18 Dec

Gambling on Twitch and the Law

iGaming Laws for Laymans: Legality of Twitch gambling streams.

Is Twitch Gambling Legal?

If you remember when online gambling websites first came along, you know that in the beginning, it was a virtual free for all. There were no legality issues. You either crossed your fingers and gambled online, or you didn’t. Operators either peddled their wares in respectable fashion, or they didn’t. The entire industry was run on reputation and respectability.

After a while, governments began to take notice. They realized how much money was flowing between citizens and iGaming websites. Some took the initiative to creative regulatory laws and capitalize on that revenue, while others took the swift, ax-wielding approach, declaring online gambling illegal.

A few years ago, the Twitch.tv live streaming service was given a similar choice to make. In it s earliest days, there was no question of legal or illegal. Online gambling was legal in many jurisdictions, therefore it was presumably legal to stream gambling via Twitch channels. Then, governments got involved in some of the activities that were being streamed, and the question quickly rose…

Are Twitch Gambling Streams Legal?

Gambling on Twitch and the Law

For the most part, yes, it is perfectly legal to stream online gambling activities over Twitch, so long as you abide by a few simple rules. First of all, the gambling activity you’re partaking in must be legal – not just legal somewhere, but legal in the jurisdiction from which you’re streaming it. Second, you must abide by Twitch.tv’s terms of service.

The issue of jurisdictional legality arose in 2016 when a famous Twitch video game streamer James Varga, a.k.a. Phantoml0rd, became entangled in a nasty little mess over his CS:GO website and streaming activities. He was helping to run, and actively promoting, what boiled down to gambling on CS:GO skins. Members of the website, which he was blatantly advertising on his channel, could pay for entries with a chance to win skins; an activity that is no different than raffle-style gambling. And that, my friends, was determined to be 100% illegal – both in unlicensed concept, and as a Twitch stream.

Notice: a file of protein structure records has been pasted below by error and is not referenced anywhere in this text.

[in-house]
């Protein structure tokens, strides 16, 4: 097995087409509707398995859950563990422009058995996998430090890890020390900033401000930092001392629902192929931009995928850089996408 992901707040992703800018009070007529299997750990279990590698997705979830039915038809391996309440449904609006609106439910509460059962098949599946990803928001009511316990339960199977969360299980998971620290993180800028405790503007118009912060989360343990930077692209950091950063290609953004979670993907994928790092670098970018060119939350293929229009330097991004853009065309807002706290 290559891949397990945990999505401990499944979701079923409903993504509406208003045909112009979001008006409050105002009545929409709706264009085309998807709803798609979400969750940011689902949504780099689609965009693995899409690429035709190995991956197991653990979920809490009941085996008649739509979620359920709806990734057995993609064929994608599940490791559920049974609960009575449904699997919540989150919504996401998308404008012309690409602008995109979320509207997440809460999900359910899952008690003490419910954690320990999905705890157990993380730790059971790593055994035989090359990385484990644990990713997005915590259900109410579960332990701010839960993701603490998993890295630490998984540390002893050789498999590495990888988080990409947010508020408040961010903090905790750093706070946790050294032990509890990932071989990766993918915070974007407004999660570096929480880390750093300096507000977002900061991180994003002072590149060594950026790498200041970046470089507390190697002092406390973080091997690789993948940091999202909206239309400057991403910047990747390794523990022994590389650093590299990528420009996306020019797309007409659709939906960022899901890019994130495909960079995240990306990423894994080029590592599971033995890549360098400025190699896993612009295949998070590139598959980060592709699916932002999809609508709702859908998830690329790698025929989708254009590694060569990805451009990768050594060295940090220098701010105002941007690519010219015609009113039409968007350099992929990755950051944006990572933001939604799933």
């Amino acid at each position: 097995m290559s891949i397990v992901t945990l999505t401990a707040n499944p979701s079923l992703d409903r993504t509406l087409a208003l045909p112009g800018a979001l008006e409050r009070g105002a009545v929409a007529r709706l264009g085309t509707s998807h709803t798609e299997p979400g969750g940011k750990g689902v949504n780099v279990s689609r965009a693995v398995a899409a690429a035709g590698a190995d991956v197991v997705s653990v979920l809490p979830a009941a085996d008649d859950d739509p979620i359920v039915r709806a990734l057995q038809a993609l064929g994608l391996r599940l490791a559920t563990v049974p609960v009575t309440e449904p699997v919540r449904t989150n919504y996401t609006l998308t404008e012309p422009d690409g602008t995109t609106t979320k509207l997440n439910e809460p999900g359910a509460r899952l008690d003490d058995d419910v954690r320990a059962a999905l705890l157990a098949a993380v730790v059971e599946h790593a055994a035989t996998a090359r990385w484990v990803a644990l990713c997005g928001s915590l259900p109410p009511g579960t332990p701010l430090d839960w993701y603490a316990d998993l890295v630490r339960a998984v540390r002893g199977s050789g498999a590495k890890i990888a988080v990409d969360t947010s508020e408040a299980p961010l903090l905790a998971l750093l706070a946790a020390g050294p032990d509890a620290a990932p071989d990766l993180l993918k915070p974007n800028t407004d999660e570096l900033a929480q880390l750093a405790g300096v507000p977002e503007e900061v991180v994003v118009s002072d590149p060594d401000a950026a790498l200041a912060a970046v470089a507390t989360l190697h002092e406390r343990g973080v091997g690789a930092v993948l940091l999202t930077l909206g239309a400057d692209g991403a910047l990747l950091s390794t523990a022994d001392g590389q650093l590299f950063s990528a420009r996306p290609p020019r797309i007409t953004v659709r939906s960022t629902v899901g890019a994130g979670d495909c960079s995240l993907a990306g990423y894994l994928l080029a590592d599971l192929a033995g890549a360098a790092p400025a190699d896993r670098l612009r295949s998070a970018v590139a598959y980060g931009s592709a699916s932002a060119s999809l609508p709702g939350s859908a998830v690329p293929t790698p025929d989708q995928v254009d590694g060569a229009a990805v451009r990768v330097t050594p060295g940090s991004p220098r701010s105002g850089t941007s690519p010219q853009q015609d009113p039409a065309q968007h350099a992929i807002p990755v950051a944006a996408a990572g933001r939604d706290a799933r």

Varga Case Changes Landscape of Gambling on Twitch

Upon banning Phantoml0rd from its live broadcasting website, Twitch immediately consulted a legal team to help revise its streaming terms and conditions. Any form of illegal gambling was already off the menu, but Twitch extended its restrictions to avoid controversy over gambling advertisements, as well.

Legal forms of gambling can be displayed on Twitch, however, the rules stipulate that gambling-related streams cannot exceed more than 30 consecutive minutes. It’s not about turning off the stream and restarting. The rule is that the broadcasting game play can’t be 30 or more minutes of consecutive gambling. The streamer can simply switch from real-money to play-money gaming for a few minutes, and then switch back for up to 29 more minutes.

As I said above, the purpose with this rule is to avoid blatant advertisement of gambling, which could theoretically induce gambling and, therefore, lead to possible gambling addiction among viewers.

Warning Message + Viewer Consent

It’s also required that the streamer set his or her content to display a ‘mature audience’ message. No viewer will be able to see the stream without verifying that they are of legal age in their jurisdiction. All it takes is clicking a button, but this indemnifies Twitch and the streamer from any legal recourse, should a minor lie about their age to gain access to the stream.

Raffles, Giveaways and Gambling Licenses

The above rules apply more to streamers who gamble at real money gaming websites, such as casinos, poker rooms, bingo halls, etc, and stream their experiences to viewers on the web. There are additional rules, however, applied to gambling when it’s the viewers themselves who stand to gain something of value.

If a streamer hosts a raffle, for example, they cannot require viewers to pay for entry/entries into the raffle. There can be no increased odds of winnings for subscribers who have donated money to the Twitch channel. Furthermore, the host of the raffle must have a valid remote (online) gambling license to set up such a giveaway. Most streamers do not possess such a license, so these are extremely rare to begin with.

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